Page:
How to integrate Photo Booth or Seenly into the classroom: Photo Booth and Seenly can be used for a multitude of projects throughout the school year. My favorite project for using Photo Booth/Seenly is for character education development. I create a “How are you feeling today?” grid in Pages or Word and save as a template. Students take pictures of themselves displaying the different emotions and drag and drop onto the template. When they are finished we print them out and create a class book of emotions. This is a wonderful way to teach students empathy. Photo Booth/Seenly can also be used at the beginning of the year for a getting-to-know you project. Create a bulletin board with student pictures. Students could use Photo Booth/Seenly to star in their own stories. Teachers, take pictures of students throughout the year as you podcast students reading. The photos with the podcasts make an excellent end of the year gift for students and parents as they can see and hear students growth throughout the year. Create a classroom “dictionary” where students create definitions for themselves along with their pictures. When teaching action verbs, have students take pictures of themselves actually doing an action verb. You will find a hundred and one uses that you never expected when you bring a web cam into the classroom and pair it with Photo Booth/Seenly!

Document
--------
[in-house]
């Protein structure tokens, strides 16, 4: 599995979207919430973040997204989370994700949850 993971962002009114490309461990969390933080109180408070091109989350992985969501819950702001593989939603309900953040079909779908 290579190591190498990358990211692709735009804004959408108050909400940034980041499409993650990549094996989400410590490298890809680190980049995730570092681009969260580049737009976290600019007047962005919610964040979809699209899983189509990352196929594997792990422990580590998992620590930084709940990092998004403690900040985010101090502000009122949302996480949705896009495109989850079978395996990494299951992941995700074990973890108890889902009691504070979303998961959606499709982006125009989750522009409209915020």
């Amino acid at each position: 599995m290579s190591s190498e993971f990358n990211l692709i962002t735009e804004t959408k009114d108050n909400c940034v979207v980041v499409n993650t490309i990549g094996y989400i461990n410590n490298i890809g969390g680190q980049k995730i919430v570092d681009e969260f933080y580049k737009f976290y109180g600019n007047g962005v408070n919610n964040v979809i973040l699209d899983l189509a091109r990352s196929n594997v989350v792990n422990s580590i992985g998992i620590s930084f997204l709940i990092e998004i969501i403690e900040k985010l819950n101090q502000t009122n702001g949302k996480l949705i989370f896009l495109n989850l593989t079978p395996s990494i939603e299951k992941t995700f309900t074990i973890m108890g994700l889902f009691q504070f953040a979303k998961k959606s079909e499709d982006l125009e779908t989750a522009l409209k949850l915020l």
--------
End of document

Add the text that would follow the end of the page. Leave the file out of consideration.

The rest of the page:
Tips: See the image below for an example of the “How are you feeling today?” templates I created in Pages. One template was created for kindergarten through second grades and the second template was created for third through fifth grades.

Comments (2)

What a great idea! You said it best. Photo Booth does have a 101 uses and then some. I really like the idea of using it for character education. Also, seeing the maturation of a reader doesn’t get any better than capturing it over the course of a year. Good stuff!